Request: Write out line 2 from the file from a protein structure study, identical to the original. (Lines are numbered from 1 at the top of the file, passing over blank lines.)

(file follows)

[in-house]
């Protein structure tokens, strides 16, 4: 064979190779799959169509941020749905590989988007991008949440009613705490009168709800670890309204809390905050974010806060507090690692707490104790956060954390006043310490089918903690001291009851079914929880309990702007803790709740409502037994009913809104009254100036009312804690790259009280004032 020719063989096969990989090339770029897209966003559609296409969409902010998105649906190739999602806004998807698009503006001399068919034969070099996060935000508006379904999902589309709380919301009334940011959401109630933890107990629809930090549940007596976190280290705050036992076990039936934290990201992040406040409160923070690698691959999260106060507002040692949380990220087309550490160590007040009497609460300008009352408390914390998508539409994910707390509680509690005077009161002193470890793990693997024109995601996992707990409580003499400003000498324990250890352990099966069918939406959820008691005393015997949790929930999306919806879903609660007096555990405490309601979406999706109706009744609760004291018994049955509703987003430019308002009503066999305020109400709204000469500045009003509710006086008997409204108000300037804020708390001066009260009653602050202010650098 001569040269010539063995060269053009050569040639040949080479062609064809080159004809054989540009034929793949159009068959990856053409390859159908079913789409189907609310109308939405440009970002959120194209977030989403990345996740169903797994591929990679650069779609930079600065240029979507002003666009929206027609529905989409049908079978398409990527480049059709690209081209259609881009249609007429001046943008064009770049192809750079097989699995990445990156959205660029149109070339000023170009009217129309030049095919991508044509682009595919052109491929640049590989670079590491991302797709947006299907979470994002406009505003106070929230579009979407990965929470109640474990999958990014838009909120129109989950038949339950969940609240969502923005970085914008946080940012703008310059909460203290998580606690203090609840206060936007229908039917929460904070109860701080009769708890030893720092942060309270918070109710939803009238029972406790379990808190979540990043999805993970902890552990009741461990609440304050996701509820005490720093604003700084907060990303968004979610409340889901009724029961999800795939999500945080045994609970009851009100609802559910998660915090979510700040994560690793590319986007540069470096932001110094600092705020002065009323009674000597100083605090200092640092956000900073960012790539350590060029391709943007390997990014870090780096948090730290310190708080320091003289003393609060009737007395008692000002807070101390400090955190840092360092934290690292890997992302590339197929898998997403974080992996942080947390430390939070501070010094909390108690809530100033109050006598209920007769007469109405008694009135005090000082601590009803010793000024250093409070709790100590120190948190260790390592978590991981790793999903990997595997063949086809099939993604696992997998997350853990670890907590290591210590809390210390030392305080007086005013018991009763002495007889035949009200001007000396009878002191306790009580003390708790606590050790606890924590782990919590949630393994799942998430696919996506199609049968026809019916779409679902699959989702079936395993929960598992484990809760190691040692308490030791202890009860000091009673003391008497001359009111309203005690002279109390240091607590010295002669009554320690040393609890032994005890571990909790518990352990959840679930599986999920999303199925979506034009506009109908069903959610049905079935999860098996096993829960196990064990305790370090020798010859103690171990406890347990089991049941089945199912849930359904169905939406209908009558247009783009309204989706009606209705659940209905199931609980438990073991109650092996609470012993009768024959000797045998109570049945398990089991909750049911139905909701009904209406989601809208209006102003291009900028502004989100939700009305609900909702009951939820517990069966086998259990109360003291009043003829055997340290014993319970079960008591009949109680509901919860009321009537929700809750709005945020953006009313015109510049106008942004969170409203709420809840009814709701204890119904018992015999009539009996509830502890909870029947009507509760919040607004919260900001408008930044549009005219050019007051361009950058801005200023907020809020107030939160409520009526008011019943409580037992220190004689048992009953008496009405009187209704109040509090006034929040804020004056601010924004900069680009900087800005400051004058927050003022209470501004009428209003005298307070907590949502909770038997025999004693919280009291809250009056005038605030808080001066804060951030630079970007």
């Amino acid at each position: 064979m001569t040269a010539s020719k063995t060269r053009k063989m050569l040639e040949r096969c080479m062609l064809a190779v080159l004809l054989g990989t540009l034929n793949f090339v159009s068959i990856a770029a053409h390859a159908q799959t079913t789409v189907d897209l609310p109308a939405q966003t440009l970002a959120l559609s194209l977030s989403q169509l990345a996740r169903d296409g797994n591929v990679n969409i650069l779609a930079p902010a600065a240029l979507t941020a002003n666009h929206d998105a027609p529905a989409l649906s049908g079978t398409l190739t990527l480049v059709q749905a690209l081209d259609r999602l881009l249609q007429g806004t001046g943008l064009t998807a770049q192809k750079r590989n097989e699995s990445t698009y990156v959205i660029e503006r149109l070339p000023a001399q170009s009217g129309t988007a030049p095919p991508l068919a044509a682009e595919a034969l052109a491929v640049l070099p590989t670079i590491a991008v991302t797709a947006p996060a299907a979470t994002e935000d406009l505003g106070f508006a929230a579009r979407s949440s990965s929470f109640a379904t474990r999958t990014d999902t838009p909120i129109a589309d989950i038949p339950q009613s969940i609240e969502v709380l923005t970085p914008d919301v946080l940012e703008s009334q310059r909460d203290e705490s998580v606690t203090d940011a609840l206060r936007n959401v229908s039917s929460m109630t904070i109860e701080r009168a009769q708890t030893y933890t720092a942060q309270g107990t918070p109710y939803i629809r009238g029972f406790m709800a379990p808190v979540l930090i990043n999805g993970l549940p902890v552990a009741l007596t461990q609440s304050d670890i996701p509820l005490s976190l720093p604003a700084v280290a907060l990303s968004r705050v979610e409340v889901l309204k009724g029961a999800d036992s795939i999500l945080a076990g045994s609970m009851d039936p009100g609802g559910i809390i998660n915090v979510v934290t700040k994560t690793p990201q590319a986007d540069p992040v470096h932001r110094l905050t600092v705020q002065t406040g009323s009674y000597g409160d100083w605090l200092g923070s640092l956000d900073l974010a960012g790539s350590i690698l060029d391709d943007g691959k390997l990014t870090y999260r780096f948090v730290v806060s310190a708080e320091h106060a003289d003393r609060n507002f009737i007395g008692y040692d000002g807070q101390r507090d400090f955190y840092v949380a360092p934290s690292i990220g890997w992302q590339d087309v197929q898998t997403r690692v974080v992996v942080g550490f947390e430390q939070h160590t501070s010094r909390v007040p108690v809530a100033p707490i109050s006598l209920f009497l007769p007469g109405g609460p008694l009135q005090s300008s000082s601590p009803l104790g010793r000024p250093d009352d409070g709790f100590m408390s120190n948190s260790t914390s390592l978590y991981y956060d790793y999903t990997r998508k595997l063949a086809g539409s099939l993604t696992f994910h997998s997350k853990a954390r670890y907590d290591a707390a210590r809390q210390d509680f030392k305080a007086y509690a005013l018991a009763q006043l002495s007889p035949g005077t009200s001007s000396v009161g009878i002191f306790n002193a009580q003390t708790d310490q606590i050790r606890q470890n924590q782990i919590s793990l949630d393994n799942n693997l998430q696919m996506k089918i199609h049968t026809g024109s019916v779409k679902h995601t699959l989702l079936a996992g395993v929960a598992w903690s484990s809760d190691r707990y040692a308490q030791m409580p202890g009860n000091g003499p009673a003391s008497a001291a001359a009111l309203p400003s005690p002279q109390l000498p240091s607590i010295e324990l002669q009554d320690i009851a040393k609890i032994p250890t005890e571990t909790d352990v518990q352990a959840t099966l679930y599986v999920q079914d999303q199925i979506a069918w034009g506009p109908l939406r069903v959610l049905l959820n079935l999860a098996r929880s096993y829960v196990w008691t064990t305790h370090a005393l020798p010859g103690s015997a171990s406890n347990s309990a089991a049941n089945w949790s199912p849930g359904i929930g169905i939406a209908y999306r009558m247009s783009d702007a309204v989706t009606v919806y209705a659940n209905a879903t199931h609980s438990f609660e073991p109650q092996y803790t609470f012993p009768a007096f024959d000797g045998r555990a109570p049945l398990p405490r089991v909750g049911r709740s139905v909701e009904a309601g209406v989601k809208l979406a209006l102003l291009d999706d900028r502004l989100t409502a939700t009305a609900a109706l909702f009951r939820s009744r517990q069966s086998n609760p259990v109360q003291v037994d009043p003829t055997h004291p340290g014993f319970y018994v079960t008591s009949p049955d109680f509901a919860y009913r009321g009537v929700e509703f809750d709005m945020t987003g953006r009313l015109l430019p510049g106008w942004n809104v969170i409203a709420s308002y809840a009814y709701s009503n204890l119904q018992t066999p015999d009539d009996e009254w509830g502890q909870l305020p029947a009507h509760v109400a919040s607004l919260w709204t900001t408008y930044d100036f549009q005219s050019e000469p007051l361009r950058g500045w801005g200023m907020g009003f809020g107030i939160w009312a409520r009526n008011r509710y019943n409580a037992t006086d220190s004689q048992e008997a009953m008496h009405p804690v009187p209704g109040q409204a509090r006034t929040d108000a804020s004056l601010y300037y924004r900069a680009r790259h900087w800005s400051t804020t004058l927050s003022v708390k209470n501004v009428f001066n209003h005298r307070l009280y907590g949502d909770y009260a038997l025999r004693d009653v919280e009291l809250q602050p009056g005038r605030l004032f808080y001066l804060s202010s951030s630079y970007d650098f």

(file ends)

């Protein structure tokens, strides 16, 4: 064979190779799959169509941020749905590989988007991008949440009613705490009168709800670890309204809390905050974010806060507090690692707490104790956060954390006043310490089918903690001291009851079914929880309990702007803790709740409502037994009913809104009254100036009312804690790259009280004032 020719063989096969990989090339770029897209966003559609296409969409902010998105649906190739999602806004998807698009503006001399068919034969070099996060935000508006379904999902589309709380919301009334940011959401109630933890107990629809930090549940007596976190280290705050036992076990039936934290990201992040406040409160923070690698691959999260106060507002040692949380990220087309550490160590007040009497609460300008009352408390914390998508539409994910707390509680509690005077009161002193470890793990693997024109995601996992707990409580003499400003000498324990250890352990099966069918939406959820008691005393015997949790929930999306919806879903609660007096555990405490309601979406999706109706009744609760004291018994049955509703987003430019308002009503066999305020109400709204000469500045009003509710006086008997409204108000300037804020708390001066009260009653602050202010650098 001569040269010539063995060269053009050569040639040949080479062609064809080159004809054989540009034929793949159009068959990856053409390859159908079913789409189907609310109308939405440009970002959120194209977030989403990345996740169903797994591929990679650069779609930079600065240029979507002003666009929206027609529905989409049908079978398409990527480049059709690209081209259609881009249609007429001046943008064009770049192809750079097989699995990445990156959205660029149109070339000023170009009217129309030049095919991508044509682009595919052109491929640049590989670079590491991302797709947006299907979470994002406009505003106070929230579009979407990965929470109640474990999958990014838009909120129109989950038949339950969940609240969502923005970085914008946080940012703008310059909460203290998580606690203090609840206060936007229908039917929460904070109860701080009769708890030893720092942060309270918070109710939803009238029972406790379990808190979540990043999805993970902890552990009741461990609440304050996701509820005490720093604003700084907060990303968004979610409340889901009724029961999800795939999500945080045994609970009851009100609802559910998660915090979510700040994560690793590319986007540069470096932001110094600092705020002065009323009674000597100083605090200092640092956000900073960012790539350590060029391709943007390997990014870090780096948090730290310190708080320091003289003393609060009737007395008692000002807070101390400090955190840092360092934290690292890997992302590339197929898998997403974080992996942080947390430390939070501070010094909390108690809530100033109050006598209920007769007469109405008694009135005090000082601590009803010793000024250093409070709790100590120190948190260790390592978590991981790793999903990997595997063949086809099939993604696992997998997350853990670890907590290591210590809390210390030392305080007086005013018991009763002495007889035949009200001007000396009878002191306790009580003390708790606590050790606890924590782990919590949630393994799942998430696919996506199609049968026809019916779409679902699959989702079936395993929960598992484990809760190691040692308490030791202890009860000091009673003391008497001359009111309203005690002279109390240091607590010295002669009554320690040393609890032994005890571990909790518990352990959840679930599986999920999303199925979506034009506009109908069903959610049905079935999860098996096993829960196990064990305790370090020798010859103690171990406890347990089991049941089945199912849930359904169905939406209908009558247009783009309204989706009606209705659940209905199931609980438990073991109650092996609470012993009768024959000797045998109570049945398990089991909750049911139905909701009904209406989601809208209006102003291009900028502004989100939700009305609900909702009951939820517990069966086998259990109360003291009043003829055997340290014993319970079960008591009949109680509901919860009321009537929700809750709005945020953006009313015109510049106008942004969170409203709420809840009814709701204890119904018992015999009539009996509830502890909870029947009507509760919040607004919260900001408008930044549009005219050019007051361009950058801005200023907020809020107030939160409520009526008011019943409580037992220190004689048992009953008496009405009187209704109040509090006034929040804020004056601010924004900069680009900087800005400051004058927050003022209470501004009428209003005298307070907590949502909770038997025999004693919280009291809250009056005038605030808080001066804060951030630079970007």